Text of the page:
Implications of MAP-21 for DB plan finance – 2013

Implications of MAP-21 for DB plan finance - 2013

Last year we reviewed the effect of newly adopted rules under the “Moving Ahead for Progress in the 21st Century Act” (MAP-21) in our article Implications of MAP-21 for DB plan finance. At that time, we concluded that if interest rates stayed flat (as of the summer of 2012), typical DB plan sponsors would have ‘downside’ funding protection under MAP-21 through 2020.

Since last year’s article interest rates have increased, and there is some talk that the long term downward trend in rates, which began back in October of 1981, may have ended. In this article we update our analysis of the effect of MAP-21 on funding to reflect current interest rates.


Generally, under the Pension Protection Act, valuation interest rates are determined using a corporate bond yield curve, averaged over 24 months and then broken down into three ‘segment rates’ – short-, medium- and long-term. MAP-21 put a ‘floor’ under the PPA rates, equal to the average of rates for the 25-year period ending with September 30 of the preceding calendar year, multiplied by a percentage, as follows:

Rates for 2013

So, for 2013, liability valuation rates can be no lower than 85% of the average of rates for the 25-year period ending with September 30, 2012.

The table below shows the (Pre-MAP) PPA 24-month and MAP-21 valuation funding rates applicable in 2013. PPA 24-month average rates are based on the 24-month average ending with August 2012.

For most pension sponsors, the 2nd and 3rd segment rates are the real ‘drivers’ of pension liabilities. As shown above, for 2013, MAP-21 allows rates that are 1.0%-1.5% higher than under prior law, which translates to a decrease in pension liabilities of 15%-18%.

Increase in rates in 2013

The following chart shows what has happened to the PPA 2nd and 3rd segment rates (ignoring 24-month averaging) over the past two and one-half years.


So – the recent interest rate trend has been up. Unless rates fall back, MAP-21 ‘relief’ will end well before 2020. The following chart calculates the single ‘effective rate’ for a typical pension plan through 2020 based on both PPA 24-month average rates and MAP-21 floor (estimates based on actual interest rates as of July 19, 2013, assuming no future change in rates).

The increase in rates since last summer, if sustained, means that MAP-21 ‘relief’ is expected to ‘phase out’ much sooner than we expected last year (2017, rather than 2020).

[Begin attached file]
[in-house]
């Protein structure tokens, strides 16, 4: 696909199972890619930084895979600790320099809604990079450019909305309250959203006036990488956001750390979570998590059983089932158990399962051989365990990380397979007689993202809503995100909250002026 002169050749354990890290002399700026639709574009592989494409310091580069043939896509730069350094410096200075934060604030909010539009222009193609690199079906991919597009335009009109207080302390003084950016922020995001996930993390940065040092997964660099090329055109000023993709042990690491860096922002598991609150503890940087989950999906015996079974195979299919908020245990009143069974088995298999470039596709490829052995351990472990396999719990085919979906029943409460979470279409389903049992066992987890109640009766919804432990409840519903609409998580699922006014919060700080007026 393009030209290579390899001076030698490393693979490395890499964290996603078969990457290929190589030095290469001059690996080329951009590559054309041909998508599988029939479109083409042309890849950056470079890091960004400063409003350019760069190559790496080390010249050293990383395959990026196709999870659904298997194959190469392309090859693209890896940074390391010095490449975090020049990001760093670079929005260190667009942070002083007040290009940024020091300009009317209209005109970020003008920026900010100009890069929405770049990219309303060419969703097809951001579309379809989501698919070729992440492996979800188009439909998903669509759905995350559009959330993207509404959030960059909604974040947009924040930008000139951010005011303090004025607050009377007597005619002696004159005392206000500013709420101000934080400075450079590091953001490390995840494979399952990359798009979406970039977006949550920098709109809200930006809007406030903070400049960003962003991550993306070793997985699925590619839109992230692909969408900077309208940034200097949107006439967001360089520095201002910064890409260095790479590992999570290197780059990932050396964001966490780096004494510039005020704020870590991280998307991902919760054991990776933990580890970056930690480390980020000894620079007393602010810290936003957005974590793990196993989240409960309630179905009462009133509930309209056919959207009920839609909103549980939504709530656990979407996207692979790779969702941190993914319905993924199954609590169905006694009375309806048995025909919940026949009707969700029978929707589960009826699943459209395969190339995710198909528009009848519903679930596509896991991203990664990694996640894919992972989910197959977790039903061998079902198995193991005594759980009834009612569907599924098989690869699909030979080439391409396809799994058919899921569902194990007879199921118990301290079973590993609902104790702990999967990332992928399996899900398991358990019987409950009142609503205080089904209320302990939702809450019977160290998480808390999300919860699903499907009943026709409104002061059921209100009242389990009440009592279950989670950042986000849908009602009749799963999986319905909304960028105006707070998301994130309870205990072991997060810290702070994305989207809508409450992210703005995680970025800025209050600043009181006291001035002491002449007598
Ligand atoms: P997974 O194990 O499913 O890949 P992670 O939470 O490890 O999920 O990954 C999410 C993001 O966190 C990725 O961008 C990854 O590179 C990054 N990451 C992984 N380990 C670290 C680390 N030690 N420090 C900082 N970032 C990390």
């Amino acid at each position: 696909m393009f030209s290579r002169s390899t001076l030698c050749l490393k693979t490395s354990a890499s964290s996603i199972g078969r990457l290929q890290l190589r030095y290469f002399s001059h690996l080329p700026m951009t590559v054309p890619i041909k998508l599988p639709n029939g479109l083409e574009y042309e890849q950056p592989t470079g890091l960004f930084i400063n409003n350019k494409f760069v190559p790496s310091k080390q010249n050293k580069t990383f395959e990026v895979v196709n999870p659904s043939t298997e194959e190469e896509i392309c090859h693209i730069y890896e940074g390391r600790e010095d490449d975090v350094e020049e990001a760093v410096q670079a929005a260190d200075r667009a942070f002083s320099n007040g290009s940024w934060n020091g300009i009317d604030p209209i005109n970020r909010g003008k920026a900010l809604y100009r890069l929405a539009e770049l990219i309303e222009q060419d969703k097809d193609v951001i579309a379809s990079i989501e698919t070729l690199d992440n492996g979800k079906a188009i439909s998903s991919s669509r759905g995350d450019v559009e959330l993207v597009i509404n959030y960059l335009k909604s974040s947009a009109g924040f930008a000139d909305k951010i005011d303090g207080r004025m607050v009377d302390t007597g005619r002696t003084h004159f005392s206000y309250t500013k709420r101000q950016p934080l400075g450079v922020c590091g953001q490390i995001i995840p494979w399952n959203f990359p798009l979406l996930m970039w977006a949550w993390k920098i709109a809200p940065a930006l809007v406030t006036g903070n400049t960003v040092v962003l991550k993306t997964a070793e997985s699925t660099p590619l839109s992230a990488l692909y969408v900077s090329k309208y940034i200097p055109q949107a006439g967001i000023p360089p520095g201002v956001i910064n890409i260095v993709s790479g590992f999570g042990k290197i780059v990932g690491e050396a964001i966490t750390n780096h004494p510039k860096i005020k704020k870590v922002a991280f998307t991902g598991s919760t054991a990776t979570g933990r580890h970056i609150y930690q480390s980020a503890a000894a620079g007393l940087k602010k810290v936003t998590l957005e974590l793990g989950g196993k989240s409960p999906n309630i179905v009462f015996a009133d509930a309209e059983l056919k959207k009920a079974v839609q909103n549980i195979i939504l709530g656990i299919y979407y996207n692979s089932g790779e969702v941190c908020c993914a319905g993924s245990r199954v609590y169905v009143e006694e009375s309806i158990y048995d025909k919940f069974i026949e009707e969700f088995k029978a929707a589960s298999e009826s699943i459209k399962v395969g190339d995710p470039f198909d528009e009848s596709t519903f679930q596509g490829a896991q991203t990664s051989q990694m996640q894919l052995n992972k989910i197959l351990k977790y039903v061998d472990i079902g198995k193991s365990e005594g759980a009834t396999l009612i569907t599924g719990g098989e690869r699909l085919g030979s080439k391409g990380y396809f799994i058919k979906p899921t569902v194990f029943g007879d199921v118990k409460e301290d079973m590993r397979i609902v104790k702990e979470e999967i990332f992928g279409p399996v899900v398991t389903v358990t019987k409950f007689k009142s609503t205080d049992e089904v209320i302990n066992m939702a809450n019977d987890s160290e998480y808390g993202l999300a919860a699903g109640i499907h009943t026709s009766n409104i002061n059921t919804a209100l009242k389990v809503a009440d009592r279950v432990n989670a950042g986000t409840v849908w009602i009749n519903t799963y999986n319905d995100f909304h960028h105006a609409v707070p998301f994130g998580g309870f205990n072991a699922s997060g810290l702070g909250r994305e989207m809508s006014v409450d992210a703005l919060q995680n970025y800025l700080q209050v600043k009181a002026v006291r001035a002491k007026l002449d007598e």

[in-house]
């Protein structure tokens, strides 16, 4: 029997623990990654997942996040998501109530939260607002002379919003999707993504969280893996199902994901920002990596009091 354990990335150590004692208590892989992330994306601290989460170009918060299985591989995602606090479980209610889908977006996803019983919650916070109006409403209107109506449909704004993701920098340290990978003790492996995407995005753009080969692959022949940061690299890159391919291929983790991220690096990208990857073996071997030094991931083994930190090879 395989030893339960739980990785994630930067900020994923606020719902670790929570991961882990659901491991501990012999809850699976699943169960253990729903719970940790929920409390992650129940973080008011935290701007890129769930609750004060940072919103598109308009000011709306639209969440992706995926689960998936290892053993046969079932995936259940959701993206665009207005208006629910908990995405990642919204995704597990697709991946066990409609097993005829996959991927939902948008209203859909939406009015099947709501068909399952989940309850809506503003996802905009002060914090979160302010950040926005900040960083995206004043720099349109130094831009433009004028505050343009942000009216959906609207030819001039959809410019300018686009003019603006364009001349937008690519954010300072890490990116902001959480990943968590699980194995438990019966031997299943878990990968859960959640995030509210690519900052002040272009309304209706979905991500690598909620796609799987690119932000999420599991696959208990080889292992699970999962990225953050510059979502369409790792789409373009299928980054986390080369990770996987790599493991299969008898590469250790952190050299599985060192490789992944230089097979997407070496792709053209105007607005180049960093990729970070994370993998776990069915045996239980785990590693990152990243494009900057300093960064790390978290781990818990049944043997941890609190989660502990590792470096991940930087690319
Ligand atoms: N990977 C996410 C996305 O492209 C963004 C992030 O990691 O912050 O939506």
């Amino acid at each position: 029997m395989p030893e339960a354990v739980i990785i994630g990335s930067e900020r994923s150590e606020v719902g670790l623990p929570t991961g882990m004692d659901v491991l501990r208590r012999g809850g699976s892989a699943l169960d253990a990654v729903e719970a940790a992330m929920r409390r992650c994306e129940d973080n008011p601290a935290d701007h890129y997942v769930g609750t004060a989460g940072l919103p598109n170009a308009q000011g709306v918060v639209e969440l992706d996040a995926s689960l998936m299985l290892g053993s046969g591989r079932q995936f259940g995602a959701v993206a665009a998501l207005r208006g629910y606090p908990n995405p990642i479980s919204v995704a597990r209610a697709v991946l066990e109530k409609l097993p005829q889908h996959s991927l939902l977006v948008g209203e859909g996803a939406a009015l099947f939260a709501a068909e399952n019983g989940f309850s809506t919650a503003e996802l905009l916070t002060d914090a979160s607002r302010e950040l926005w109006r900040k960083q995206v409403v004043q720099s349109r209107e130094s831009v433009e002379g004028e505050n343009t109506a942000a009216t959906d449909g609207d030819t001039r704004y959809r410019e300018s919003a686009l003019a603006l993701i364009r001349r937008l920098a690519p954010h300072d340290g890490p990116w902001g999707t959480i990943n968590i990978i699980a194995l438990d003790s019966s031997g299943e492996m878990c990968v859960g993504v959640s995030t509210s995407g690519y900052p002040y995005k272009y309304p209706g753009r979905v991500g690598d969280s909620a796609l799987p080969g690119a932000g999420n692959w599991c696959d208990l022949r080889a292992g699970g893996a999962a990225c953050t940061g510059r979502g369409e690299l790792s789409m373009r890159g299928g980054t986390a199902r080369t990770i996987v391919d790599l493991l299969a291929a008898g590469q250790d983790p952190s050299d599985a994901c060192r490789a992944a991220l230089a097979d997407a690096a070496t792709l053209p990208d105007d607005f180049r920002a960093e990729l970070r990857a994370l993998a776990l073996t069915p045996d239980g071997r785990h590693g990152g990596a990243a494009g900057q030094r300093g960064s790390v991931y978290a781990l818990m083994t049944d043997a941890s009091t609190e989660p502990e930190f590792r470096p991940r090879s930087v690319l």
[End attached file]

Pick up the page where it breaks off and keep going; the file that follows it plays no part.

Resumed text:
“Relief from funding”

Even as rates go up, MAP-21 will continue to provide significant funding relief in 2014 and 2015. Assuming current rates ‘hold’ (are constant into the future) most plans will again enjoy liability ‘relief’ of 15%-18% for 2014 and 10%-12% in 2015.

To get a feel for how significant that funding relief is, the following table illustrates the effect on funding of an 18% reduction in liability values on two example plans.

What is the trend?

Of course, a lot depends on what happens to interest rates in the rest of the year and beyond. Federal Reserve policy is unclear. And it’s also unclear how much effect Federal Reserve policy has had on interest rates. (We discuss this and related issues in our articles How low can you go? Interest rates and DB plans, and Pensions in 2013 – trends in interest rates and de-risking.)

The chart below provides a broader perspective that may be useful in interpreting the increase in rates seen in the past twelve months.

Is the data for the last year or so (see Chart 1), showing interest rates going up, a ‘signal’ of the end of a thirty year bull market in bonds, or is it just ‘noise?’ Obviously, it remains to be seen. But if rates continue to increase it will have a significant (and positive) impact on pension finance.

In the meantime, it is increasingly looking like the summer of 2012 may have been an ‘expensive’ time to de-risk pension assets – certainly more expensive than today.

And the MAP-21 legislation, by providing ‘relief from the risk’ of lower interest rates, may have encouraged employers to postpone de-risking decisions. With the benefit of hindsight, such a decision has paid off handsomely in the past year.

We will continue to follow this issue.